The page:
Review by Karl Verhoven
Under its original title of Lamia, Ghostwriter won Spain’s National Comic Award in 2017, and creator Rayco Pulido defines his story as a black comedy in eighteen acts. It lives up to the description in looking at the contradictions and hypocrisies of Spain in 1943, and little reading is required to notice the subtleties and complexities of Pulido’s methods, and the attractiveness of his stark black and white composition. Careful attention needs to be paid to that art as well as the text to fully grasp the story, which is one of deception and manipulation.
We learn early that lead character Lalia practices both, but the purpose remains a mystery for a while. She works for a church sponsored radio show writing responses offering advice to women who divulge their marital problems, but some of these are covertly submitted by Lalia. At home she composes alternative, never to be broadcast responses not following church doctrine, but liberating. Complicating her life is that her husband is missing, and she engages the services of a private investigator who also specialises in hypnotic techniques.
Through the life of a woman who’s learned how to manipulate it, Pulido guides us through the repressive, patriarchal system women lived under in Franco’s Spain, gradually unravelling some mysteries in what proves to be an utterly compelling narrative. The personalities are diverse and eccentric, each of them integral to the tightly woven plot Pulido constructs. As well as Lalia and her peculiarities we’re shown a legless war veteran beggar, and the odious police chief as a reminder of the times. “The usual protocol gentlemen”, he addresses his thuggish troops, “Bust down the door and go to town. I want a good raid”. The visual definition cements the personalities, that police chief a small man with glasses who under other circumstances would be a victim himself. Everyone is precisely defined, their faces beautifully composed from a collection of shapes as much as lines, and the splashes of red during moments of brutality provide effectively gruesome highlights.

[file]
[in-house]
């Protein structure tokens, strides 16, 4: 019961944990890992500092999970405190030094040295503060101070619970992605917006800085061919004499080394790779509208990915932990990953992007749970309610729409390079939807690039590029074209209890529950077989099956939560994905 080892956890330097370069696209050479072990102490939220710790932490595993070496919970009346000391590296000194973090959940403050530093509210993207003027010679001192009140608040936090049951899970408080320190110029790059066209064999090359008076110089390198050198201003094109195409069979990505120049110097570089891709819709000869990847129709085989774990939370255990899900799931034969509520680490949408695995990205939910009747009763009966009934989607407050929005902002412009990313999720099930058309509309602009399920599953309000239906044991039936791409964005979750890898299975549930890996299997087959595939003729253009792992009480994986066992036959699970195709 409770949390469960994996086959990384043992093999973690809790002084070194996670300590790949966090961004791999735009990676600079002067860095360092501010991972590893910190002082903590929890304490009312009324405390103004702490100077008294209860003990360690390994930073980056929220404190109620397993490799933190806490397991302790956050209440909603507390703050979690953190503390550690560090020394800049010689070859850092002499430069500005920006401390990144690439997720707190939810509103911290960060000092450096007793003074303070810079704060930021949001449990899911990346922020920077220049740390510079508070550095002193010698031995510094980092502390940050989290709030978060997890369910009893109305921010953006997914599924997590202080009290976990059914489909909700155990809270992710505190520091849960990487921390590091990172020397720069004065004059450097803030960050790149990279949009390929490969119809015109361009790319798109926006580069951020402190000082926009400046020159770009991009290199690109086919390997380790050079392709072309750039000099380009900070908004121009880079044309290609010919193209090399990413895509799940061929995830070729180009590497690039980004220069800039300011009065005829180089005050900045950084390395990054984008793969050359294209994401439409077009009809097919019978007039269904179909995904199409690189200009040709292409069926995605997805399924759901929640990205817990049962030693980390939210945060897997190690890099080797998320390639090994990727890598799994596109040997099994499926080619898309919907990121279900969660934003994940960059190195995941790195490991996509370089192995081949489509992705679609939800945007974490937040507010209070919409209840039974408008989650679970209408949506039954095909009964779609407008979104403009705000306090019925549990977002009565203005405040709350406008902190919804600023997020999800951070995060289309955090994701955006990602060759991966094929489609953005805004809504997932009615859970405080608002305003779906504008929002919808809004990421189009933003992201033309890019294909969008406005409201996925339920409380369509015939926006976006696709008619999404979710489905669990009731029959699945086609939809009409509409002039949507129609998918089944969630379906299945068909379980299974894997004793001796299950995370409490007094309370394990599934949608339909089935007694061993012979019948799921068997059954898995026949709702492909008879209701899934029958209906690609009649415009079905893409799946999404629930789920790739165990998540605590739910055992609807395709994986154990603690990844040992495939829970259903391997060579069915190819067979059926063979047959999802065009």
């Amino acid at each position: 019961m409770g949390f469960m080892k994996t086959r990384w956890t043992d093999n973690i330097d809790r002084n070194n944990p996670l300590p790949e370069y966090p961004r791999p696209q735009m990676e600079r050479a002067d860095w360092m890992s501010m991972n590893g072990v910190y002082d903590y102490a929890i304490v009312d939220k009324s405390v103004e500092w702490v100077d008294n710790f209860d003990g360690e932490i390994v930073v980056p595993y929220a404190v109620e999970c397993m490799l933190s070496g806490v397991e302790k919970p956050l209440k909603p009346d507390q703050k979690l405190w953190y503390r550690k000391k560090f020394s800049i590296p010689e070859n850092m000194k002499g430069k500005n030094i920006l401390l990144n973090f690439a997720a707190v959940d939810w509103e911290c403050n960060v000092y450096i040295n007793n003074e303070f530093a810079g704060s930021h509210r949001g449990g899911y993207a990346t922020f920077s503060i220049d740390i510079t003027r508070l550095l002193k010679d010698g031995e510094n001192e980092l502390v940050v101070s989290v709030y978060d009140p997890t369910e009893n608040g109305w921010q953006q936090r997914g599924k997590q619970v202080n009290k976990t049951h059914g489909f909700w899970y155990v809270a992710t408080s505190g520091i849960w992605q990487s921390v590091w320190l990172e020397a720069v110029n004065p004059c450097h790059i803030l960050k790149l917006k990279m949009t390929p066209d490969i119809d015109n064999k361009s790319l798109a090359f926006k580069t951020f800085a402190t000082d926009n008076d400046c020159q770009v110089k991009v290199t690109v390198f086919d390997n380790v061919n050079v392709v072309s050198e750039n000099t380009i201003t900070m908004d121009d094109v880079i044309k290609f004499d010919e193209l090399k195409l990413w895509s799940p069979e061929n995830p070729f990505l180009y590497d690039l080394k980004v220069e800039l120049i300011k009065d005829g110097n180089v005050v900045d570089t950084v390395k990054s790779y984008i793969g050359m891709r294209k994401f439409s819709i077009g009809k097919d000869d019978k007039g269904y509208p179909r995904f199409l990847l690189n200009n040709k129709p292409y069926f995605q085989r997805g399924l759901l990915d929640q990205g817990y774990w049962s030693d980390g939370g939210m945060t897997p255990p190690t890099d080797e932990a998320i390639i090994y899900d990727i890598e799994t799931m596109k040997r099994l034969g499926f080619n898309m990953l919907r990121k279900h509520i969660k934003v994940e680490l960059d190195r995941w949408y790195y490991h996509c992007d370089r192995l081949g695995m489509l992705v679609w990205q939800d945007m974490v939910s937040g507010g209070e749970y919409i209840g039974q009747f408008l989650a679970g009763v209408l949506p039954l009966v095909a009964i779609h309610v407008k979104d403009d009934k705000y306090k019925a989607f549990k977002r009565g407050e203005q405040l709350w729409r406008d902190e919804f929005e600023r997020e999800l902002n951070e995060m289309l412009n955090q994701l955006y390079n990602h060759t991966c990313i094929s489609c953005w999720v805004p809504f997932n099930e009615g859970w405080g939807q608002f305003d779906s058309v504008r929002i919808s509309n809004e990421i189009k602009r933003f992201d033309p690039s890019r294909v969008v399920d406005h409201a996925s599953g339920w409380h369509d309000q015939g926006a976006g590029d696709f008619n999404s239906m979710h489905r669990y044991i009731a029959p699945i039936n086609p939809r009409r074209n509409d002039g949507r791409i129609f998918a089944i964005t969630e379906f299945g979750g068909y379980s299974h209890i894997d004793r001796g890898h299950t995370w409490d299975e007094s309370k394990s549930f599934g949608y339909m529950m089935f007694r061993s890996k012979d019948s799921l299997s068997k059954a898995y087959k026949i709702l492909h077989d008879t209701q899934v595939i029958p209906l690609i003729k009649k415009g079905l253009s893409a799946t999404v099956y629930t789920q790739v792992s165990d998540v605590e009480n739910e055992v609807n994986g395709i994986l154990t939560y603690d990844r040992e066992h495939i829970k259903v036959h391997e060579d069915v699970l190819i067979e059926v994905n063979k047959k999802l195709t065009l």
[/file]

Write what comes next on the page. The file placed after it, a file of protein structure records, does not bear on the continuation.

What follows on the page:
Those moments of brutality are key to the unfolding story, which is darkly funny and ultimately tragic, Pulido constantly confounding tradition and expectation as he cleverly ends in the same place he began. Considerately, he also supplies some historical context for English language readers, and in doing so reveals how much more there is to be appreciated about Ghostwriter. It’s a masterpiece, no question.